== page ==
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Jumping into a Game

A reader says:

we have been using optimal proportional betting and "Wonging it:" we find this method superior to changing bets with the count for two reasons. First, we attract little or no heat, except if we spend too much time at one pit. Second, we have never liked losing big bets and then having to try to catch up with small bets because the count has dropped; making big bets every time suits me better.

we have a question. You talk about "jumping into a game in progress." Is this a dangerous way to play? Can you suggest some guidelines for this type of play? Specifically, when we are playing six-deck shoes, when should we consider not playing the method - when one, two, or three decks have already been dealt before we arrive? Should we lower our bet because of the additional risk or is there, in fact, no additional risk? What are the dangers?

There is no additional risk and there is no danger. The only problem with jumping into a game in which cards have already been discarded and you do not have a count of them is that the shuffle comes too soon. Suppose for example six decks have been shuffled, two have been cut off, and three have been used before you start to count. You are only going to be able to see the cards from one deck before the dealer shuffles. You will be dividing your running count by five or six to get your count per deck. You never get to play against a big count per deck if you get to see only one deck out of six before the cards are shuffled.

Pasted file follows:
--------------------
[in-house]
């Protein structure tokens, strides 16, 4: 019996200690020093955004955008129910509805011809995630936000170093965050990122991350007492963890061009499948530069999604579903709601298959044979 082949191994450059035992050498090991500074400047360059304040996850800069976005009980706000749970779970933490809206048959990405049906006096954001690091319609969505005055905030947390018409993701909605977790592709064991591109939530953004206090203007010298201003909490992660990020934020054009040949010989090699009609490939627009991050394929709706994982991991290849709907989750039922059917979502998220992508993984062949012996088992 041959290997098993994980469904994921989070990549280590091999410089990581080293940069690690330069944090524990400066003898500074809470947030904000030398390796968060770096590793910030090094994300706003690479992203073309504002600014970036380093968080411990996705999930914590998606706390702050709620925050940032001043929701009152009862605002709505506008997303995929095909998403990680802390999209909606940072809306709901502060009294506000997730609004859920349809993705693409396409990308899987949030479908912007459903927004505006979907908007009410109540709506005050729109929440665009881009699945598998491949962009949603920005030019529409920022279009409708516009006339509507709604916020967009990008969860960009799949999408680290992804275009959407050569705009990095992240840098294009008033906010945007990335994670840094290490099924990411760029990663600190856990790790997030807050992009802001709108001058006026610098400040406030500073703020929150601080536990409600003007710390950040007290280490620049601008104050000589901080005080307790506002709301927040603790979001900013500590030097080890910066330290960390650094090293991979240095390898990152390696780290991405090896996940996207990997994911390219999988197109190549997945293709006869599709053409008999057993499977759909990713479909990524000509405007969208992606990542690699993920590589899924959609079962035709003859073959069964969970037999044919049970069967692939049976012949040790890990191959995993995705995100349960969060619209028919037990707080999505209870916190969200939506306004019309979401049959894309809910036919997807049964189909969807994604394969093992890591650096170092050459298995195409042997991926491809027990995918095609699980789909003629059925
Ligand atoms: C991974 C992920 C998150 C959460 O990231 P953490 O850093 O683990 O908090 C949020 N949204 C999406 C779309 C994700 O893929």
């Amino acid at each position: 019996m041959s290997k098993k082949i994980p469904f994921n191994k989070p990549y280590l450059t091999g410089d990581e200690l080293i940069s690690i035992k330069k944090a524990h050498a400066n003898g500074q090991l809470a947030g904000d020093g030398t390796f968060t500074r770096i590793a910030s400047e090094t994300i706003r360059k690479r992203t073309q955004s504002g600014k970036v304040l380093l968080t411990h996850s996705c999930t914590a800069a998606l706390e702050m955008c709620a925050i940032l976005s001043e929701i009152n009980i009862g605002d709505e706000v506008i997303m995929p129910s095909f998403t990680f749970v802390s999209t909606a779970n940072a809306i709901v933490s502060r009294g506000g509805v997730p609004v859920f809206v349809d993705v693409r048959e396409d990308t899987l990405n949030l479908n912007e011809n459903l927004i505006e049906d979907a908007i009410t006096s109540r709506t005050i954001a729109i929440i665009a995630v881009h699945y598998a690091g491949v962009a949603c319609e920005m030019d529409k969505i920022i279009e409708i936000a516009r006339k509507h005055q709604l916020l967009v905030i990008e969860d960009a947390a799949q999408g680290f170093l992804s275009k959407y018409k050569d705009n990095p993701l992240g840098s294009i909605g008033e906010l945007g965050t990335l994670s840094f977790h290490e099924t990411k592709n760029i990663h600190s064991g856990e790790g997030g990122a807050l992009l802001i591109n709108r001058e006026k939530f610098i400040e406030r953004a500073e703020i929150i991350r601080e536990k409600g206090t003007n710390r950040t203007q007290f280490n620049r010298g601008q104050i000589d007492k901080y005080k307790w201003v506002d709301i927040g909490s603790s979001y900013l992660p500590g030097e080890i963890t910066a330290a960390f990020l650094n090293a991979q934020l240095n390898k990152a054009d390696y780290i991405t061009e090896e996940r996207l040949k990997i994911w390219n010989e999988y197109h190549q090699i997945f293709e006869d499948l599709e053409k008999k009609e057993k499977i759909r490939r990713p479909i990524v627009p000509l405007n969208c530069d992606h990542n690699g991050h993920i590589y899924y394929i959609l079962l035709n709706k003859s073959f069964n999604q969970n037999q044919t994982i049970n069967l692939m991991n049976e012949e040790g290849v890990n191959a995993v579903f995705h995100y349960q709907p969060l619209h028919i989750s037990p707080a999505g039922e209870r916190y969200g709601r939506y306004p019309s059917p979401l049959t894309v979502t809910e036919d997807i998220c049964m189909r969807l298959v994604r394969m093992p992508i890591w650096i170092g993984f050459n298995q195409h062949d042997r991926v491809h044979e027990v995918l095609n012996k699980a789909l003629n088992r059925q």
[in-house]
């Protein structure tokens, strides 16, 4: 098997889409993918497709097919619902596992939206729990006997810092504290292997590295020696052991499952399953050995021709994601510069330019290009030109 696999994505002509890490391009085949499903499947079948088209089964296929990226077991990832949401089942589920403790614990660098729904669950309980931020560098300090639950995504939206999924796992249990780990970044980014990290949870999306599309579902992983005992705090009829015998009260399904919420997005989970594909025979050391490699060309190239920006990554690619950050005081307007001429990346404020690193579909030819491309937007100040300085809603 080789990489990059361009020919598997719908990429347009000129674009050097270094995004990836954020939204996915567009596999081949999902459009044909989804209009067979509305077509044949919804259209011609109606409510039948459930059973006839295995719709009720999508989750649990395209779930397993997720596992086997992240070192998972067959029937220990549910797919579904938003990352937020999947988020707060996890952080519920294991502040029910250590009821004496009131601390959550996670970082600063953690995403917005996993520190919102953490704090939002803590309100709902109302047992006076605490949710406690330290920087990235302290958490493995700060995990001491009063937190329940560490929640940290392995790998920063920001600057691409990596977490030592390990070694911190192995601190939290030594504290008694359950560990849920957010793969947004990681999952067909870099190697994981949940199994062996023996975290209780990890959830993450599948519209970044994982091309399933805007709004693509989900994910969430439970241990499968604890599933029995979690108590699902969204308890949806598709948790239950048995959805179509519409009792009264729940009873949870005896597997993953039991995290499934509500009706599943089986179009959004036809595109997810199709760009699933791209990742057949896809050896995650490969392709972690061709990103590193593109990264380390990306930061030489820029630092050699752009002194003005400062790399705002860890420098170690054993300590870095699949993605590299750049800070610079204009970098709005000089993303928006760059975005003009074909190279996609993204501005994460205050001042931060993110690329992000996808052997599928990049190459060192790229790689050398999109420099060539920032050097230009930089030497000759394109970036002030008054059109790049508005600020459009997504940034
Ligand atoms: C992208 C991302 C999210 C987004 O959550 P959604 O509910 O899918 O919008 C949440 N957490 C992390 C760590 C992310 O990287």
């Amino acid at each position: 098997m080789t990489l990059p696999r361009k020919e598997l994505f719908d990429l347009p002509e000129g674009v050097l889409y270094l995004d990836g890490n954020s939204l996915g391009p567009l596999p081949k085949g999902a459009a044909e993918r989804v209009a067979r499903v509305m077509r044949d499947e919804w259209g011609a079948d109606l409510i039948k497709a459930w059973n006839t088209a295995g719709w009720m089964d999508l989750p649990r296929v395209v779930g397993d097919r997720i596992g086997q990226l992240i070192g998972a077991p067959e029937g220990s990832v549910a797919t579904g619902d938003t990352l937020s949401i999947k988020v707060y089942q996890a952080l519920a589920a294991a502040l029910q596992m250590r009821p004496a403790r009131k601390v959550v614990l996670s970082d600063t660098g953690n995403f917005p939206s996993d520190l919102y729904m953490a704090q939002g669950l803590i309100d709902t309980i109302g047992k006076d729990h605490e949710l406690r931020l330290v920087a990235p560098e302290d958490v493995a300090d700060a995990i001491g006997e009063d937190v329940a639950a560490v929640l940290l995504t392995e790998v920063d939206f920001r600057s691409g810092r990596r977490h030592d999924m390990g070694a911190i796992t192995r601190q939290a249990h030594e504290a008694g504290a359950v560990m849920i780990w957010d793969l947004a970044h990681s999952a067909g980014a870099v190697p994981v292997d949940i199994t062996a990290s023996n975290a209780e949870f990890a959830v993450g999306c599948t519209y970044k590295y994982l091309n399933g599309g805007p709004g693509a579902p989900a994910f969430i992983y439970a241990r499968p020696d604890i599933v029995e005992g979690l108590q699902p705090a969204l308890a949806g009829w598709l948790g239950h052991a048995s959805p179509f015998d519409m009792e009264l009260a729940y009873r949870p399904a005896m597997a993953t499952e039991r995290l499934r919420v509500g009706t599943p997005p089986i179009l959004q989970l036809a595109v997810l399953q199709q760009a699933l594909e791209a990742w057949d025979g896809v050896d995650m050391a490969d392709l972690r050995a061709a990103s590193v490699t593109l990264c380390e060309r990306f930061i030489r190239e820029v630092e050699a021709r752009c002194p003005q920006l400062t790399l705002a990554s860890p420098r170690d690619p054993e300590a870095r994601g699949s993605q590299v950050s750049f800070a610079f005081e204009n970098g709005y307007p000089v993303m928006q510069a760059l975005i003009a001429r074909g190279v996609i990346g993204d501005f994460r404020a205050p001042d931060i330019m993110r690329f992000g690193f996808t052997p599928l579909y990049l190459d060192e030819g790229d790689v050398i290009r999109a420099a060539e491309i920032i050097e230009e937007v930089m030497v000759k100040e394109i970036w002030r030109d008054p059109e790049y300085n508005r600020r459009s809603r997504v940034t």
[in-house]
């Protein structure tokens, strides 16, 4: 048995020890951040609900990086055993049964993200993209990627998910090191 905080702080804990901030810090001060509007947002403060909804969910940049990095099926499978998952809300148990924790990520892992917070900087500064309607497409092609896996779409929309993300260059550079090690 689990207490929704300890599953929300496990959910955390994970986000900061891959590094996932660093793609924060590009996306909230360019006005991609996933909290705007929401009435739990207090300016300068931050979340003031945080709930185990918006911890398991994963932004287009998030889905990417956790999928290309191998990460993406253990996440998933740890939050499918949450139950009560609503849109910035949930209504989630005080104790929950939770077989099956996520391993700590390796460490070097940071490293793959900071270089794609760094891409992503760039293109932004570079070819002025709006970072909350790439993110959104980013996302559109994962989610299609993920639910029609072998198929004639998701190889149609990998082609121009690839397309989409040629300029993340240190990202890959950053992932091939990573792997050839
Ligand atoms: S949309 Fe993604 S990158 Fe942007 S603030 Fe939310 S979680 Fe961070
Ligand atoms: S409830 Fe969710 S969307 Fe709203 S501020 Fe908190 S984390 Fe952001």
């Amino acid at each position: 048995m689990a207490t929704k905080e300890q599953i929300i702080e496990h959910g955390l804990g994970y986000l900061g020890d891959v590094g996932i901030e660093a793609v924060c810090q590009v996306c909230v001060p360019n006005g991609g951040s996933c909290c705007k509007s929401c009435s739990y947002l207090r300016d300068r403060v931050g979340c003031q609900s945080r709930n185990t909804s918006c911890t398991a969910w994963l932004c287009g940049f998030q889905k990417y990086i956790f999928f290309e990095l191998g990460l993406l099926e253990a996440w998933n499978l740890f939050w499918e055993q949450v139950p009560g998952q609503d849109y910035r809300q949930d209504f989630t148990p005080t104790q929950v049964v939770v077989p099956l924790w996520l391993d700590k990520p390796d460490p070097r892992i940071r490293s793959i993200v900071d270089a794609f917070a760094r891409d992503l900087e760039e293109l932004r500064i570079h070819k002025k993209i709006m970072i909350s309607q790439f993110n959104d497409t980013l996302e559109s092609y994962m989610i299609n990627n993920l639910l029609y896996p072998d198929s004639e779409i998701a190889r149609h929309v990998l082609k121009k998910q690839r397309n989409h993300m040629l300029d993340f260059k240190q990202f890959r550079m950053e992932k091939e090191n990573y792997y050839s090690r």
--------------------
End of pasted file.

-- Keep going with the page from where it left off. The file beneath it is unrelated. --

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Loose Players and Passive Players
A loose player would probably play 70 hands, avoiding only the bad ones.
A tight player waits for quality starting hands. He would play only the 20 good hands, although a very tight player might play only a dozen, and a moderately tight player might play 30.
There's a middle ground for players who choose to play SO or so hands. Some people want a third label for "average" players, while others want just to use "slightly tight" or "barely loose." When you start arguing about points like this, you're starting to lose the forest for the trees. Labels are only a tool and one has to think to use that tool. The thinking can happen when you create the labels, but it's probably wiser to do it later in the process when you actually need to make judgments and decisions about how to play hands.
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